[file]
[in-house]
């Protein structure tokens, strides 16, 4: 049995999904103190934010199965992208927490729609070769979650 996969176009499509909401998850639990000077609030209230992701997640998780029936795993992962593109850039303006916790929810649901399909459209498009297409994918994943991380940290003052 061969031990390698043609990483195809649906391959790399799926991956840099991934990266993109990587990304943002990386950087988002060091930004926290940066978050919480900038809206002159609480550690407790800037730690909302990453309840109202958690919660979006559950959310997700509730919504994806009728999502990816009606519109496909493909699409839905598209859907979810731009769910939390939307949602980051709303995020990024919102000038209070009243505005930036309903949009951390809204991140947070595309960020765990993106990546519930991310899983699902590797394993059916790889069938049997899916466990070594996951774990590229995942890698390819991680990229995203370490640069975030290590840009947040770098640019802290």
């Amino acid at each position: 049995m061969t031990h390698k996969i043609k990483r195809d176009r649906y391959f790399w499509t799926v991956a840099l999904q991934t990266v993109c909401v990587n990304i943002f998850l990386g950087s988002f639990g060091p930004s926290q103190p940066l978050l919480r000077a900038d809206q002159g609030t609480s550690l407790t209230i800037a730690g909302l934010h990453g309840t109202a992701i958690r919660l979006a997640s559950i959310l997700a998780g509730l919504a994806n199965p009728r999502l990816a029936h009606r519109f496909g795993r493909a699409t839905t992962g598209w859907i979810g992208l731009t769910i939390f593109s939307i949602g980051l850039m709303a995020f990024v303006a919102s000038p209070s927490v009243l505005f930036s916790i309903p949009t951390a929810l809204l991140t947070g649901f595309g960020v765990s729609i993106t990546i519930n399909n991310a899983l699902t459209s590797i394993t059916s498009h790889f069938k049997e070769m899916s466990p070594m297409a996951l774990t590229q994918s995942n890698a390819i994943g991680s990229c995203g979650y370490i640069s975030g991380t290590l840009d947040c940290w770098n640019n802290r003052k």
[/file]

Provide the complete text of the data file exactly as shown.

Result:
[in-house]
């Protein structure tokens, strides 16, 4: 049995999904103190934010199965992208927490729609070769979650 996969176009499509909401998850639990000077609030209230992701997640998780029936795993992962593109850039303006916790929810649901399909459209498009297409994918994943991380940290003052 061969031990390698043609990483195809649906391959790399799926991956840099991934990266993109990587990304943002990386950087988002060091930004926290940066978050919480900038809206002159609480550690407790800037730690909302990453309840109202958690919660979006559950959310997700509730919504994806009728999502990816009606519109496909493909699409839905598209859907979810731009769910939390939307949602980051709303995020990024919102000038209070009243505005930036309903949009951390809204991140947070595309960020765990993106990546519930991310899983699902590797394993059916790889069938049997899916466990070594996951774990590229995942890698390819991680990229995203370490640069975030290590840009947040770098640019802290």
């Amino acid at each position: 049995m061969t031990h390698k996969i043609k990483r195809d176009r649906y391959f790399w499509t799926v991956a840099l999904q991934t990266v993109c909401v990587n990304i943002f998850l990386g950087s988002f639990g060091p930004s926290q103190p940066l978050l919480r000077a900038d809206q002159g609030t609480s550690l407790t209230i800037a730690g909302l934010h990453g309840t109202a992701i958690r919660l979006a997640s559950i959310l997700a998780g509730l919504a994806n199965p009728r999502l990816a029936h009606r519109f496909g795993r493909a699409t839905t992962g598209w859907i979810g992208l731009t769910i939390f593109s939307i949602g980051l850039m709303a995020f990024v303006a919102s000038p209070s927490v009243l505005f930036s916790i309903p949009t951390a929810l809204l991140t947070g649901f595309g960020v765990s729609i993106t990546i519930n399909n991310a899983l699902t459209s590797i394993t059916s498009h790889f069938k049997e070769m899916s466990p070594m297409a996951l774990t590229q994918s995942n890698a390819i994943g991680s990229c995203g979650y370490i640069s975030g991380t290590l840009d947040c940290w770098n640019n802290r003052k």